- If you read my previous post on Jasmine Toguchi, Mochi Queen, you know I wasn’t thrilled with the choice of (white) illustrator for this series. To reiterate, why wasn’t a JA/Nikkei/Asian illustrator hired for this series? (This is not a critique directed at Florence, but rather at her editorial team and publisher.) Young JA/Nikkei readers deserve to see images of themselves through a familiar cultural lens. Given the extremely small number of JA/Nikkei creators currently working in the US children’s literature field, most images of Japanese people readily available to US-based JA/Nikkei will be the work of either Nihonjin or non-Japanese creators. As stated in my previous post, I don’t feel the illustrations in this series provide much of a “mirror” because the characters don’t look particularly Japanese or Asian to me. I realize this may not be true for all JA/Nikkei readers, since such perceptions are largely dependent on individual experiences with visual media. I also don’t mean to imply images of Japanese people as represented in Japanese media should be the sole lens through which JA/Nikkei see ourselves. At the same time, I think JA/Nikkei creators should be given priority in developing new/altered lenses through which we perceive ourselves and our experiences.* (Read the footnote for details.) Funny how non-Japanese consumers seem endlessly interested in JA/Nikkei stories of incarceration or the 442nd, but see very little need for JA/Nikkei participation in defining Japanese-ness in US mass media. Outside of war and camp stories, our primary usefulness is measured by how effectively we can serve as a conduit for non-Japanese consumption of ‘the only’ Japanese pop media, anime and manga. In order for this to change, for us to obtain better treatment by non-Japanese, we need to be the ones defining Japanese-ness in the diaspora, especially when it comes to visual representations of us and our culture.
- On a rather irrelevant but interesting tangent, I’m given to understand Florence’s illustrator is based in Europe, which, ironically (except not, because I know why), Nihonjin would probably find appealing when seeking talent for some of their own projects.
- The third Jasmine Toguchi book isn’t out until 2018, but apparently it features taiko, so I’m looking forward to it!
*My argument for prioritizing JA/Nikkei creators is in no small part influenced by the growing platforms of non-Japanese creators and consumers of anime/manga – in other words, probably the most widely circulated visual representations of Japanese culture in the US – and the highly unpleasant accompanying results, such as the accessorizing of Japanese language and fetishizing of Japanese culture. I’ve also recently noticed a disturbing trend in which non-Japanese fans (and yes, I mean any and all non-Japanese people, not just white people) dominate the discourse on Japanese media/culture in online spaces. Although I would be interested, to an extent, in seeing how non-Japanese POC interpret Japanese media in empowering, community-building ways, much of what I currently see reflects disturbingly white/Eurocentric values, and too often seems to entirely disregard the context in which the actual work under scrutiny was created. I greatly admire much of the decolonizing work currently being done by non-Japanese POC in the US, but I would hesitate to apply their analytical frameworks to Japanese media without taking into account Japanese history, including Japan’s complicated history with US imperialism and global white supremacy. Too often, especially in discussions of the Pacific War/WWII, I see Japanese imperialism broadly equated with white/US/Euro imperialism, perhaps rooted in the mistaken perception Japanese imperialism can only be accurately analyzed through a white-dominant narrative of history. (See Akiko Hashimoto’s discussion in The Long Defeat re: how Asian nations formerly colonized by Japan tend to lean toward white/US-dominant narratives when it comes to Japanese imperialism, for their own purposes.) I have more to read on this topic myself, but from a cursory look at the extant POC-authored literature (including scholarship by non-Japanese POC with personal ties to Japanese colonization), it is clearly possible to examine Japanese imperialism without wholly subsuming one’s analytical framework to the so-called ‘accepted’ (read: white) scholarly approach to imperialism, while also NOT in any way excusing or justifying Japanese actions in Asia. Ok, but what do approaches to studying Japanese imperialism have to do with a discussion on visual representations of Japanese culture? Because, from what I’ve seen, many non-Japanese fans and self-styled ‘authorities’ on Japan seem to suffer from a gap in their perceived timelines of Japanese history, going straight from Japanese imperialism to anime/manga**, without taking into account how losing the war, US occupation, and subsequent ‘westernization’ affected Japanese people and our culture between then and now. (And no, acknowledging the ongoing effects of white/US imperialism in Japan in no way diminishes Japan’s accountability for its actions in Asia.) Based on the ways in which I see information about Japanese/Nikkei history being circulated by non-Japanese on social media, it’s fairly clear most don’t understand our history as well as they think they do. (The US education system can undoubtedly take a significant portion of the blame for this, since we are indoctrinated with an extremely white-lensed understanding of how to identify significant historical ‘facts’ versus unreliable and subjective ‘anecdotes.’) In conclusion, when non-Japanese assert ownership over visual representations of Japanese culture in the form of either creatorship or discourse, while limiting themselves to a historical context defined solely by white/USian interests, the end result is nothing more than a continuation of the white/US imperialism begun with Perry’s black ships (or, depending on your perspective, to even earlier interactions between Japanese and white Europeans).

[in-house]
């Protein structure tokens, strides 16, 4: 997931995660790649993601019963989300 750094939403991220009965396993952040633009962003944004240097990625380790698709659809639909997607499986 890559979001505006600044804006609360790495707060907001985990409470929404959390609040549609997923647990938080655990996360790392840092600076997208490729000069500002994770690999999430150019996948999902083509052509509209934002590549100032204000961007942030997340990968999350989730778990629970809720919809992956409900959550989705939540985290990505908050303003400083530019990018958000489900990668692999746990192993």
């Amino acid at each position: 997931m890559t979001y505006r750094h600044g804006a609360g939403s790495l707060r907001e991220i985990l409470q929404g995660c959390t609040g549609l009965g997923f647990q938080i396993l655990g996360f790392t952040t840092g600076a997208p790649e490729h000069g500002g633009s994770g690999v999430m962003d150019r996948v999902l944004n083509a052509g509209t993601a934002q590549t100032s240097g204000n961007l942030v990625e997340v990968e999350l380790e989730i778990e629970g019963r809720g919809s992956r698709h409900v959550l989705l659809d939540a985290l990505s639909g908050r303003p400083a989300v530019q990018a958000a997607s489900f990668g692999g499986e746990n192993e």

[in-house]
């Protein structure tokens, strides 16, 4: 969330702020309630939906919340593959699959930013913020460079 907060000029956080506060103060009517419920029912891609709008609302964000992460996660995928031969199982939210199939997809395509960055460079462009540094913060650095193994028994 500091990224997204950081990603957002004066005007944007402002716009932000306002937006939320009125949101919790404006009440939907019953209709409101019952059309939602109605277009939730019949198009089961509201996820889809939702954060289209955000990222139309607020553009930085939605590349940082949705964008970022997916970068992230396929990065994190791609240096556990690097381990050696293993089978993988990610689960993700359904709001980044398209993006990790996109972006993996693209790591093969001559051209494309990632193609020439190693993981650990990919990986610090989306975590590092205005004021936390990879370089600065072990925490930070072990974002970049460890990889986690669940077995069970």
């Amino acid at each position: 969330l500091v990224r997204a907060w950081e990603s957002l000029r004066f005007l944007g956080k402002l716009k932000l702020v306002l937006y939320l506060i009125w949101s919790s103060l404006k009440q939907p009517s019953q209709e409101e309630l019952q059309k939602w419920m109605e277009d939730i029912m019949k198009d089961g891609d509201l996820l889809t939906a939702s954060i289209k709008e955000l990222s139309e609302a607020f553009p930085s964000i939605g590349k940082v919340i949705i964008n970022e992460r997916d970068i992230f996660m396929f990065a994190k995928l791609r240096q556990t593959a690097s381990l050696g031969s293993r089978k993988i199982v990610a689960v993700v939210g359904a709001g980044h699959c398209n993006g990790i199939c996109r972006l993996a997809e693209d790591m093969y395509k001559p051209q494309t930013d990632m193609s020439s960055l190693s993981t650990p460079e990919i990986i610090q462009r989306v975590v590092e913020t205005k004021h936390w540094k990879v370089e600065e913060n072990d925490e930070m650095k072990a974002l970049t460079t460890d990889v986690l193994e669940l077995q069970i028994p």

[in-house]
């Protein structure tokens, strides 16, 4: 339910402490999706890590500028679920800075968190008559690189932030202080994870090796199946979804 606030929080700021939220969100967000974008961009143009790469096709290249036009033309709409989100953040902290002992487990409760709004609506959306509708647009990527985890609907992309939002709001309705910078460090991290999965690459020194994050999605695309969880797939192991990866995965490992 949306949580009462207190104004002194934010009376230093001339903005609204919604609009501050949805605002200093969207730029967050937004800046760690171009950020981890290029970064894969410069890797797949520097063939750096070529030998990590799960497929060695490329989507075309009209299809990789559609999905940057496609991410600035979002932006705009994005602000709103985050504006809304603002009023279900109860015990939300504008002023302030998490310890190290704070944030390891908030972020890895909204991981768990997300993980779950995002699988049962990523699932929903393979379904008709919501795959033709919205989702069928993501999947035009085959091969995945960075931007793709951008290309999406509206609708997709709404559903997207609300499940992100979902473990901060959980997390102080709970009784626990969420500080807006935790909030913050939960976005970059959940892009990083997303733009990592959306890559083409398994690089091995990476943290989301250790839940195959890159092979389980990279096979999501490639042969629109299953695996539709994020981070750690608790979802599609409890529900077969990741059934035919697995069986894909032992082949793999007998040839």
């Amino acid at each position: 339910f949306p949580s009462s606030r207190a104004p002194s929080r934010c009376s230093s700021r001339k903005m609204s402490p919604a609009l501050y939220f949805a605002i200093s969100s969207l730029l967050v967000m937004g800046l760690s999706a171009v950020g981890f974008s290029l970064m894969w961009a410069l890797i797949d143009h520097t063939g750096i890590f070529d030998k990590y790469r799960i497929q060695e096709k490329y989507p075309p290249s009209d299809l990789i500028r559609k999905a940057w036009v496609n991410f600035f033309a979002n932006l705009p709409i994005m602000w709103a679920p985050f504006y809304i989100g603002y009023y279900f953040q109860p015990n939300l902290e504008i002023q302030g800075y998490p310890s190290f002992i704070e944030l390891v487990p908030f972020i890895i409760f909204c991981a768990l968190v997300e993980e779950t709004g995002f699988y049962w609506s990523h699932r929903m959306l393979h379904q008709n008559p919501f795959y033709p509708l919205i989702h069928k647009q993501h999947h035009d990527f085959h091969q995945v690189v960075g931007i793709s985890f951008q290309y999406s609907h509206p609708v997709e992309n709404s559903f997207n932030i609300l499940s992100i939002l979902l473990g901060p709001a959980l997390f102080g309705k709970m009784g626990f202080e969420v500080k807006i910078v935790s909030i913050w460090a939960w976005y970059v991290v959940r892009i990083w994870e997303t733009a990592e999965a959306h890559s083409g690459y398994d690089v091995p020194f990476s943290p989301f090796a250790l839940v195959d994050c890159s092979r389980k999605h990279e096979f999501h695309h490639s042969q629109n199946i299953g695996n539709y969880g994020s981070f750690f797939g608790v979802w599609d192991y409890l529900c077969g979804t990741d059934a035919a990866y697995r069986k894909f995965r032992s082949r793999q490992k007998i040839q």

**Anime and manga are not, of course, brand-new on the Japanese culture scene, but I’m not sure how many non-Japanese US-based consumers actually understand this in terms of the broader historical context. Again, I cite the tendency of whiteness to assign relevance to certain POC-related information as ‘fact’ (typically information which cannot be used to contradict or dismantle whiteness) while dismissing other information as ‘anecdotal’ or incidental (often information which can be used to challenge white dominance over both the historical narrative and current affairs). For examples, just look up any white-dominated anime/manga fan chat space (though, as previously stated, this type of harm can also be perpetuated by non-Japanese POC with whitewashed perspectives).